4) How has your unique experience as an athlete altered the lens in which you approach sport psychology in general?
A lot of people go into sport psychology hoping to become the next big performance enhancement consultant with a major league team or high profile athlete. While I think elite performance is fascinating, I don’t see that as a major focus of my life’s work as a practitioner of sport and positive psychology. I want to promote well-being and happiness with athletes (and in turn, enhance performance) and help research evidence-based approaches for creating institutions that can help teach virtue, grit, and healthy habits across the lifespan. I would also like to play a role during athletes’ transition out of sport by working with them to identify and embrace new passions and goals, and exploring ways to give back and stay connected to their sport communities by mentoring, volunteering, or coaching.
Through skating, I learned at a young age that nothing in life comes easy. It takes hard work, dedication, sacrifice, and courage to pursue anything that is of worth. My parents, exemplars of this philosophy on life, showed me the power of their unconditional love and support, and constantly reminded me that it is not enough to just be successful in life. True success is measured by the legacy you leave behind: By what you do for others, by giving back to the world and the community, and constantly striving to live morally, justly, and compassionately. I hope I can use my experiences to do just that.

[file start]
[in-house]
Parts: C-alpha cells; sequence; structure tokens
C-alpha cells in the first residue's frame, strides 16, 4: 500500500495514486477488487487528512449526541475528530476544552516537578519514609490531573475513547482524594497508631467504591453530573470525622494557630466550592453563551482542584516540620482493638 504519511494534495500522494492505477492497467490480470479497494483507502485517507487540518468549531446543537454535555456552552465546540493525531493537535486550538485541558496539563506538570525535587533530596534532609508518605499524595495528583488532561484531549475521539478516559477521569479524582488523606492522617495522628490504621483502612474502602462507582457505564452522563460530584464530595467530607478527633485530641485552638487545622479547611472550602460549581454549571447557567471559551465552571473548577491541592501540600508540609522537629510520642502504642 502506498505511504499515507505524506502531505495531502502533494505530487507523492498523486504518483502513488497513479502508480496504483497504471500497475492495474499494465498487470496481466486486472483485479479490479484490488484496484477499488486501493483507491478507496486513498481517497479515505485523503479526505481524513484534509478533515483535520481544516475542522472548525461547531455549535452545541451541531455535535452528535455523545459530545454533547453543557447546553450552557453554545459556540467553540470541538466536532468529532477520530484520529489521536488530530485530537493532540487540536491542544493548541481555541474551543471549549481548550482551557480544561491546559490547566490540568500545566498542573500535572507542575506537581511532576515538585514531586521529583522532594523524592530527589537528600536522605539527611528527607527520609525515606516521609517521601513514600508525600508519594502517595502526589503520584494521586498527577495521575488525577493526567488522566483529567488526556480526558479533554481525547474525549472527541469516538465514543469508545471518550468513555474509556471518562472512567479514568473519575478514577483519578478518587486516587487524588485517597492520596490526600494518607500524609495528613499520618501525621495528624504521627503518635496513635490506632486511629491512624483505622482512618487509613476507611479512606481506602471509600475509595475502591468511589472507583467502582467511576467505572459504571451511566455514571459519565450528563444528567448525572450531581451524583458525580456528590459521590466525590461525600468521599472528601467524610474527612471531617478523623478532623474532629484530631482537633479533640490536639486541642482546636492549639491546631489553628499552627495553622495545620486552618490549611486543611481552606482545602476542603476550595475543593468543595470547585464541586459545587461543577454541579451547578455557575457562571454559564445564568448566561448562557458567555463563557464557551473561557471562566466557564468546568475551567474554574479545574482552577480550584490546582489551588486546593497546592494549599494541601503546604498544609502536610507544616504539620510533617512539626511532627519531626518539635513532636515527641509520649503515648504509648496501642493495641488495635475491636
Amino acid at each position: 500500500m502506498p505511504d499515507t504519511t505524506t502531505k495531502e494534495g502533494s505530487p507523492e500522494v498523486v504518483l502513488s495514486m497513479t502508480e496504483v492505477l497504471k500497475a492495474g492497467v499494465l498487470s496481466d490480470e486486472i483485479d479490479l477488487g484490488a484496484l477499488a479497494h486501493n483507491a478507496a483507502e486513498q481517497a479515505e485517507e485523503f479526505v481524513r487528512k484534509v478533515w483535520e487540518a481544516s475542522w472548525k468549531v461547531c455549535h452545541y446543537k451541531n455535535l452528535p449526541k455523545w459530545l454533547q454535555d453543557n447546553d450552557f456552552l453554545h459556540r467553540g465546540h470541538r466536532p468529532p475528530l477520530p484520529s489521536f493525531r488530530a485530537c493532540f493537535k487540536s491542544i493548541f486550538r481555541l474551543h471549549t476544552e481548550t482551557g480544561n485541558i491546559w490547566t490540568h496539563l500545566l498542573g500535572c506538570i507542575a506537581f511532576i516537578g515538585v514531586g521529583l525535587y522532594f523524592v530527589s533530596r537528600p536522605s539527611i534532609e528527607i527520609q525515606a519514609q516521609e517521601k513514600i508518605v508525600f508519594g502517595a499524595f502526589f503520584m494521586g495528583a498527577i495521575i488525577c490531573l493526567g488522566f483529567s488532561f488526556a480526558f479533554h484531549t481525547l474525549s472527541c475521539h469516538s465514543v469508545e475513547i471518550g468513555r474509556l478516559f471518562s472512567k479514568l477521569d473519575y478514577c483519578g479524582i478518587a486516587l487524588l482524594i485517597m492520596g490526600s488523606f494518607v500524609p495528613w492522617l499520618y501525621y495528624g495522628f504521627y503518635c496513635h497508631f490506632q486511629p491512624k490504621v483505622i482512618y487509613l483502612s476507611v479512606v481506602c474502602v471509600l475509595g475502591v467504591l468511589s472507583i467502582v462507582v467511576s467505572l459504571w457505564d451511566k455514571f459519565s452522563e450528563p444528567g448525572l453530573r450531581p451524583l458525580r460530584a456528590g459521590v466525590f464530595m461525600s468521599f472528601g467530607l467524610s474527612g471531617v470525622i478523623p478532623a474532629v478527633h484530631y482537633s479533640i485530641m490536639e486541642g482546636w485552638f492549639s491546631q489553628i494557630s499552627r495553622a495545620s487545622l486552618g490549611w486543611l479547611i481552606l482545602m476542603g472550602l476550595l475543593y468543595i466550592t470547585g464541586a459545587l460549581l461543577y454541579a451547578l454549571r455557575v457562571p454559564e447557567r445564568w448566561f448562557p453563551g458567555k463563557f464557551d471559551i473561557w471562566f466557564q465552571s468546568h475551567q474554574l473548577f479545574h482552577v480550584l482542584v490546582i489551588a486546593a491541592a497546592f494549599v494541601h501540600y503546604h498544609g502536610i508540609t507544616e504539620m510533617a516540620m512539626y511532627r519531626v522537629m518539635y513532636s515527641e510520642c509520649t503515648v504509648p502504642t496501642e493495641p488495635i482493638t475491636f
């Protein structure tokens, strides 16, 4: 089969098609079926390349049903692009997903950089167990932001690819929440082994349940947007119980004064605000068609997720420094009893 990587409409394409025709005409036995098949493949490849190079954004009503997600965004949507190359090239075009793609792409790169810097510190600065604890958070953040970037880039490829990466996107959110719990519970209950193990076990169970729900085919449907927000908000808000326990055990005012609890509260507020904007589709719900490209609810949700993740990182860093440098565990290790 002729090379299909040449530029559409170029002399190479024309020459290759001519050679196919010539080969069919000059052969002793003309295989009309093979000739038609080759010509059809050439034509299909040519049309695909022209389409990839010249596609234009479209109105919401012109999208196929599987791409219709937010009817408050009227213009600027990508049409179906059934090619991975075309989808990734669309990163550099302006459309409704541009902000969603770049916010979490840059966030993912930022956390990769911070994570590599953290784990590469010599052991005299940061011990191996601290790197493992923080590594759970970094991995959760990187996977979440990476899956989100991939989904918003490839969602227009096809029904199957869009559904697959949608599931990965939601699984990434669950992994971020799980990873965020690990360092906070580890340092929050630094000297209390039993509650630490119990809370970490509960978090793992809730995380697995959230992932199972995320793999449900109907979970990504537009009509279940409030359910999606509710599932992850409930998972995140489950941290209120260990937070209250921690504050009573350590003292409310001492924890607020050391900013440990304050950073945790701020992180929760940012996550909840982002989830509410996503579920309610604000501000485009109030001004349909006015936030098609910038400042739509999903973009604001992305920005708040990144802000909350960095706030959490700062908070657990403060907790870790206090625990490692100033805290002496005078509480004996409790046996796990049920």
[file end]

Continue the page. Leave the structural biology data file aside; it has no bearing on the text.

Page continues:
5) As a practitioner of positive psychology one of your implied goals is to help people “flourish”. Since the field of positive psychology is still fairly new, how do you see sport and fitness fitting into this goal and this field’s evolution?
The field of sport and exercise psychology is defined by two scientific objectives: 1) To understand the psychological factors that affect physical and motor performance, and 2) To understand the effect of participation in physical activity or sport on an individual’s psychological development, and how it contributes to health and well-being. The latter speaks to the role of sport and fitness in flourishing. In much of positive psychology research, the human body is conspicuously missing, even though physical activity has a robust connection to cognitive and psychosocial development throughout the lifespan and can support psychological well-being by serving as an effective treatment for and buffers to illness. Sport is also a powerful enabler of flow because it is a source of fun, enjoyment, and social connection for youth and adults alike. It has the capability to cross over racial, religious, and socioeconomic boundaries and bring people together in the pursuit and celebration of a common interest. As I mentioned earlier, sport is a powerful mechanism to engage, motivate, and develop life skills and good character in youth, and has already been adopted by a growing number of organizations. Finally, as a vivid testament to the tenacity of the human sprit, sport has the power to move, inspire, and elevate each of us to reach for our full potential.